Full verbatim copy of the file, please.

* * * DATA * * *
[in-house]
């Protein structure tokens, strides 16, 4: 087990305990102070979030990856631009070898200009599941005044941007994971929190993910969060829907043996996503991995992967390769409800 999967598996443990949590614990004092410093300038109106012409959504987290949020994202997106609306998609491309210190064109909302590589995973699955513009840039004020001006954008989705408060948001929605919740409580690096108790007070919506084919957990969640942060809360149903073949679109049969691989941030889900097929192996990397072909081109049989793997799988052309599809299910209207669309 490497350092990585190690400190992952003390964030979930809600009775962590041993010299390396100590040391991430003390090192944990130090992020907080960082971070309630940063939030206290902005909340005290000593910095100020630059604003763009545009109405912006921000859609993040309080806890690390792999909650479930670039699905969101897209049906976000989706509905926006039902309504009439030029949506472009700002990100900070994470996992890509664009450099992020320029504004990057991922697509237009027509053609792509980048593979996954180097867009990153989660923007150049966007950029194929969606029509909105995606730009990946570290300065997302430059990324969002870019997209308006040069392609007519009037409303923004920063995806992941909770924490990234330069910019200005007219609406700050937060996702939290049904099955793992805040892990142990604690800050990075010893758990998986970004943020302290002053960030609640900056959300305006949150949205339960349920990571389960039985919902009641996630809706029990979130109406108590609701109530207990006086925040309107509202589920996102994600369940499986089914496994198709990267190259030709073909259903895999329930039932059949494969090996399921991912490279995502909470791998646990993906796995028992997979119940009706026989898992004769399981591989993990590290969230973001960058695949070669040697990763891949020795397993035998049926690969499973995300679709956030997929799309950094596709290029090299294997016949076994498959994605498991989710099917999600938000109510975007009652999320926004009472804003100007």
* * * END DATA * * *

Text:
[in-house]
């Protein structure tokens, strides 16, 4: 087990305990102070979030990856631009070898200009599941005044941007994971929190993910969060829907043996996503991995992967390769409800 999967598996443990949590614990004092410093300038109106012409959504987290949020994202997106609306998609491309210190064109909302590589995973699955513009840039004020001006954008989705408060948001929605919740409580690096108790007070919506084919957990969640942060809360149903073949679109049969691989941030889900097929192996990397072909081109049989793997799988052309599809299910209207669309 490497350092990585190690400190992952003390964030979930809600009775962590041993010299390396100590040391991430003390090192944990130090992020907080960082971070309630940063939030206290902005909340005290000593910095100020630059604003763009545009109405912006921000859609993040309080806890690390792999909650479930670039699905969101897209049906976000989706509905926006039902309504009439030029949506472009700002990100900070994470996992890509664009450099992020320029504004990057991922697509237009027509053609792509980048593979996954180097867009990153989660923007150049966007950029194929969606029509909105995606730009990946570290300065997302430059990324969002870019997209308006040069392609007519009037409303923004920063995806992941909770924490990234330069910019200005007219609406700050937060996702939290049904099955793992805040892990142990604690800050990075010893758990998986970004943020302290002053960030609640900056959300305006949150949205339960349920990571389960039985919902009641996630809706029990979130109406108590609701109530207990006086925040309107509202589920996102994600369940499986089914496994198709990267190259030709073909259903895999329930039932059949494969090996399921991912490279995502909470791998646990993906796995028992997979119940009706026989898992004769399981591989993990590290969230973001960058695949070669040697990763891949020795397993035998049926690969499973995300679709956030997929799309950094596709290029090299294997016949076994498959994605498991989710099917999600938000109510975007009652999320926004009472804003100007």